Posted in Discussions

Discussion: Rating Books Based on Enjoyment or Objective Quality

“We should agree on some passwords.”

First line in Half Lost by Sally Green

Hello and good day to you. The inspiration for this post came from the booktuber Merphy Napier (if you love fantasy you should really check her out), who made two videos recently called “Books I rated too high” and “Books I rated too low”. She really is one of my favorite booktubers but those videos made me realize how I don’t rate books the same way as she does. And I think there’s an important discussion there. Do we rate a book based on how much we enjoyed it or do we evaluate the actual quality of the book?

I found myself in a conundrum because what makes a book objectively good? My opinion is that if there was actually an answer to this question, wouldn’t there be books that EVERYBODY loved? As far as I’m aware, that’s not the case and far from it. Doesn’t that mean that it comes down to the individual reader and what they enjoy? What a reader enjoy can vary so much and not everyone is even aware of what they like and dislike in books. Many people love books that aren’t close to winning any awards and therefore might be considered “bad books”.

Let’s just briefly consider what could label a book “bad” or “not worth reading”.

  • Poor writing – the general idea is that repetitive writing is bad writing because it lacks creativity and the reader will get bored easily.
  • Flat characters – characters that are very one-dimensional can seem unrealistic and maybe shows the laziness of the author.
  • Plot holes – a sign that the author haven’t thought everything through and tied it all together.

I’m not an expert on writing books but this was just to give you an idea about what I’m referring to when I say that not every reader care about all of this. So, what is the point of rating books based on these parameters?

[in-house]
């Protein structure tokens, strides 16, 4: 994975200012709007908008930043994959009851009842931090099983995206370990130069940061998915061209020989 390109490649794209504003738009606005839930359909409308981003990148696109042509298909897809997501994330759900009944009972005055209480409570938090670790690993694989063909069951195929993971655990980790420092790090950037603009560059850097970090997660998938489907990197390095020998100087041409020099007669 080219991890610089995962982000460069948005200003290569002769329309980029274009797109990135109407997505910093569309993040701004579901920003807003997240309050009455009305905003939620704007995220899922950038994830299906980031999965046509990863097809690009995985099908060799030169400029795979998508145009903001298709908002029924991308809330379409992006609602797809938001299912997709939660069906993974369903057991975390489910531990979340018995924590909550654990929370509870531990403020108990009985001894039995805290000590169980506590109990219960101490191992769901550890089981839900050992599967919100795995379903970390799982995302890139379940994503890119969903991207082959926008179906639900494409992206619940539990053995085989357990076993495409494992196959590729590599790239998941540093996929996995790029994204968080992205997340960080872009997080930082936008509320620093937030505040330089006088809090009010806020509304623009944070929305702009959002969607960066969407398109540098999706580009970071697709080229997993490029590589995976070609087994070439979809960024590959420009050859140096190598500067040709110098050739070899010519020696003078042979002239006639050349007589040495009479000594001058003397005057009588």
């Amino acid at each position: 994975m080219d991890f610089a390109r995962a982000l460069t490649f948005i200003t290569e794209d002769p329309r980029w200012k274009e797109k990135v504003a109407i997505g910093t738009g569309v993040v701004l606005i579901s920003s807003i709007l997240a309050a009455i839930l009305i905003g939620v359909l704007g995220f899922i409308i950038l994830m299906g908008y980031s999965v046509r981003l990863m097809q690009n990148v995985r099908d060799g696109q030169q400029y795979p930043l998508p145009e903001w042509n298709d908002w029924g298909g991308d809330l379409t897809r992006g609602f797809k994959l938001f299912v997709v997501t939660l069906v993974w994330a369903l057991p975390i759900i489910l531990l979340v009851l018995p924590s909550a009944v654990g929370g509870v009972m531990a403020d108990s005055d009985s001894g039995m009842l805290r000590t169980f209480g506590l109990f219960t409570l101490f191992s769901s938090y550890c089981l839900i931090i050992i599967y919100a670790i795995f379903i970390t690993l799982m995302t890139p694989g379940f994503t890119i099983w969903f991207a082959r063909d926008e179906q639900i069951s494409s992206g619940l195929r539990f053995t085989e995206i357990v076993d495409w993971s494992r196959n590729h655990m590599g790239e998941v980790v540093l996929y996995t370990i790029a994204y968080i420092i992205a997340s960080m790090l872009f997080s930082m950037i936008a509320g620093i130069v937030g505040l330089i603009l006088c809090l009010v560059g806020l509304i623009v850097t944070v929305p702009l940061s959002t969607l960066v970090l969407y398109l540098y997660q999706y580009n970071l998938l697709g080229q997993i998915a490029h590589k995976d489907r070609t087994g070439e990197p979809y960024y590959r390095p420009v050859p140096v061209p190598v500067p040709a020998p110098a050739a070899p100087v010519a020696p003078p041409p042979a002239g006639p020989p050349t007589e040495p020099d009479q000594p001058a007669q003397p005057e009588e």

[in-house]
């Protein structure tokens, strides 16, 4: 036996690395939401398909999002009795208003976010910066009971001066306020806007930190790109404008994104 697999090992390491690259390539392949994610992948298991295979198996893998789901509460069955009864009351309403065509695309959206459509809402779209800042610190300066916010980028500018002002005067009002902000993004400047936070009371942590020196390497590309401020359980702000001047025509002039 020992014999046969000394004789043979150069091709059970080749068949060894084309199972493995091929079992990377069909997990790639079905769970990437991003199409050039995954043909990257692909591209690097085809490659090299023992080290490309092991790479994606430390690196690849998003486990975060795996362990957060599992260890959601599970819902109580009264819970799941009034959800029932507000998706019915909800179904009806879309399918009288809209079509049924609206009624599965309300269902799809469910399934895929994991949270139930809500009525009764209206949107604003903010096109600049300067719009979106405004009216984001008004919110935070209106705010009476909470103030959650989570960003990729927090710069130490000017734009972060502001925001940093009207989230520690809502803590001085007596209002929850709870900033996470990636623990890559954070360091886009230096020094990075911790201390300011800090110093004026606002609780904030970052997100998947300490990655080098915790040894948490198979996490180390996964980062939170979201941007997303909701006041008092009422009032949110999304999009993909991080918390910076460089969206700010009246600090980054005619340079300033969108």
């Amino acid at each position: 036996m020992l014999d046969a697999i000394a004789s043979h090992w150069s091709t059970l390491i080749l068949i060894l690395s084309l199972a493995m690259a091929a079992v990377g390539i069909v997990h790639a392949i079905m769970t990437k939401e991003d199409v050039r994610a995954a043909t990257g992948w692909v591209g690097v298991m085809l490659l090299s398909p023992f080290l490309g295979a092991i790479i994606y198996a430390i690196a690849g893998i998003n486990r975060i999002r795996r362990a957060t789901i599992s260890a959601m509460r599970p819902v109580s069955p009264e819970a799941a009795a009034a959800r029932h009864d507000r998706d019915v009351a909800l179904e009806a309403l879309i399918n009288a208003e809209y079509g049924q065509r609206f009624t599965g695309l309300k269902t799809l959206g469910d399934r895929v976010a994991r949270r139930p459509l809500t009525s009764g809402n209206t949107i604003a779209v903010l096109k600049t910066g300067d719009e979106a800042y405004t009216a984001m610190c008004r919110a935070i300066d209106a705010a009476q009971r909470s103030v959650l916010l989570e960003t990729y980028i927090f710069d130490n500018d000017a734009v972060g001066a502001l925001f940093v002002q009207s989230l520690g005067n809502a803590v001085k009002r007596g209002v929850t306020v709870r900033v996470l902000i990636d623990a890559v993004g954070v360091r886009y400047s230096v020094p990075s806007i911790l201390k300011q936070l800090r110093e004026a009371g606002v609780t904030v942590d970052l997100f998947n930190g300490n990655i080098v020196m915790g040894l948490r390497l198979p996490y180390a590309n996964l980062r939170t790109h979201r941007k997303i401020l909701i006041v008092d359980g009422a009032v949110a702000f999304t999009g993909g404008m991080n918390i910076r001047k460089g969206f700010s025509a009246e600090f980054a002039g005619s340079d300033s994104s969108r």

To use myself as an example, I rate books based on my enjoyment of them and sometimes my enjoyment is reduced due to poor writing, plot holes etc. But only sometimes. Other times, I will completely ignore these faults because something else about the book has made me love it dearly. And then I will rate it 5 stars. In my review of the book, I will explain what was great about the book so other people can make the decision whether they would enjoy the same things or not. That’s why I think it makes more sense to rate a book based on my enjoyment of it. Should I rate it lower because I imagine someone else is not going to like it? That just seems absurd to me.

You can of course also have the discussion on the significance of assigning a number to a book. I like seeing the number in a review because it helps me understand the reviewer. We use words like ‘enjoy’, ‘like’ and ‘love’ a lot in reviews and the rating just tells me how much they enjoyed, liked or loved it. The biggest problem with rating books is when you get an average rating like on Goodreads. It’s easy to judge the book based on that little number but there can be so many 5- and 1-star ratings in there. I think it’s always necessary to research a book further before dismissing it or adding it to your TBR.

To round this off, I don’t believe one can be completely objective when rating books. We all like different things. There isn’t a book that everyone loves just as there isn’t a book that everyone hates. Assumed objective quality just makes us feel bad for liking a “bad book”, and we feel forced to like a “good book”. That’s really not necessary.

What do you think of this distinction? What do you consider when rating books if you even rate them? I’d love to know if you consider the book’s quality more than I do.

Posted in Discussions

Why I Use the Library and Not the Bookstore

“The Queen waited.”

First line in The King of Attolia by Megan Whalen Turner

Hi, fellow readers. Today I want to talk about the topic of borrowing books vs. buying them. Since I discovered booktube and book blogging, it’s come to my attention how many people buy everything they read. Or almost everything. I’m so astounded every time I see those giant book shelves in the background of booktubers’ videos or in a blog post. There’s absolutely nothing wrong with owning so many books (it’s awesome actually), but it has made me realize how I’m the odd one out.

About 95% of the books I read, I borrow from the library. I do own books but only the ones I really like and therefore might want to reread. It means that I most often borrow the books first time I read them and then decide if I want to buy them based on how much I liked them.